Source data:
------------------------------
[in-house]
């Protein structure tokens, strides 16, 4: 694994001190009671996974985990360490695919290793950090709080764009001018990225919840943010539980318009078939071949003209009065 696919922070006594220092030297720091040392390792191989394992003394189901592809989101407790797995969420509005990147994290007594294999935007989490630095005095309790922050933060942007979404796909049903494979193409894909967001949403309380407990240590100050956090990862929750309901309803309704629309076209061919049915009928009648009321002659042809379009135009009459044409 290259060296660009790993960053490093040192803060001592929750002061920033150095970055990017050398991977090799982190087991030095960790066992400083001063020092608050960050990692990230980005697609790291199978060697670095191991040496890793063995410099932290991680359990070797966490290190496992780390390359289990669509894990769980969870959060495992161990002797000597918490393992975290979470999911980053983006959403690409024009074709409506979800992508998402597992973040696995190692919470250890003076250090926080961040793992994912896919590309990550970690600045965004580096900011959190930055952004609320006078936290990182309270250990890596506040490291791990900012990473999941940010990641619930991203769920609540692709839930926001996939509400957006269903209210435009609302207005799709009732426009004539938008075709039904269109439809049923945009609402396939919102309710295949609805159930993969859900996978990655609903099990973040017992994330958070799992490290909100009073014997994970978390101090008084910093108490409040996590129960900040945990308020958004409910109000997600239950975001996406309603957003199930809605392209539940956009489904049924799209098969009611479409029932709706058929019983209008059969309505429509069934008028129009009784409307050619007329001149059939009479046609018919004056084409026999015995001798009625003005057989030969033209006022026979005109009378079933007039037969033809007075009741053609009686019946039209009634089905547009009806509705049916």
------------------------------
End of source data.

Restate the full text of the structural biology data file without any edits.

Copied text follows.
[in-house]
């Protein structure tokens, strides 16, 4: 694994001190009671996974985990360490695919290793950090709080764009001018990225919840943010539980318009078939071949003209009065 696919922070006594220092030297720091040392390792191989394992003394189901592809989101407790797995969420509005990147994290007594294999935007989490630095005095309790922050933060942007979404796909049903494979193409894909967001949403309380407990240590100050956090990862929750309901309803309704629309076209061919049915009928009648009321002659042809379009135009009459044409 290259060296660009790993960053490093040192803060001592929750002061920033150095970055990017050398991977090799982190087991030095960790066992400083001063020092608050960050990692990230980005697609790291199978060697670095191991040496890793063995410099932290991680359990070797966490290190496992780390390359289990669509894990769980969870959060495992161990002797000597918490393992975290979470999911980053983006959403690409024009074709409506979800992508998402597992973040696995190692919470250890003076250090926080961040793992994912896919590309990550970690600045965004580096900011959190930055952004609320006078936290990182309270250990890596506040490291791990900012990473999941940010990641619930991203769920609540692709839930926001996939509400957006269903209210435009609302207005799709009732426009004539938008075709039904269109439809049923945009609402396939919102309710295949609805159930993969859900996978990655609903099990973040017992994330958070799992490290909100009073014997994970978390101090008084910093108490409040996590129960900040945990308020958004409910109000997600239950975001996406309603957003199930809605392209539940956009489904049924799209098969009611479409029932709706058929019983209008059969309505429509069934008028129009009784409307050619007329001149059939009479046609018919004056084409026999015995001798009625003005057989030969033209006022026979005109009378079933007039037969033809007075009741053609009686019946039209009634089905547009009806509705049916």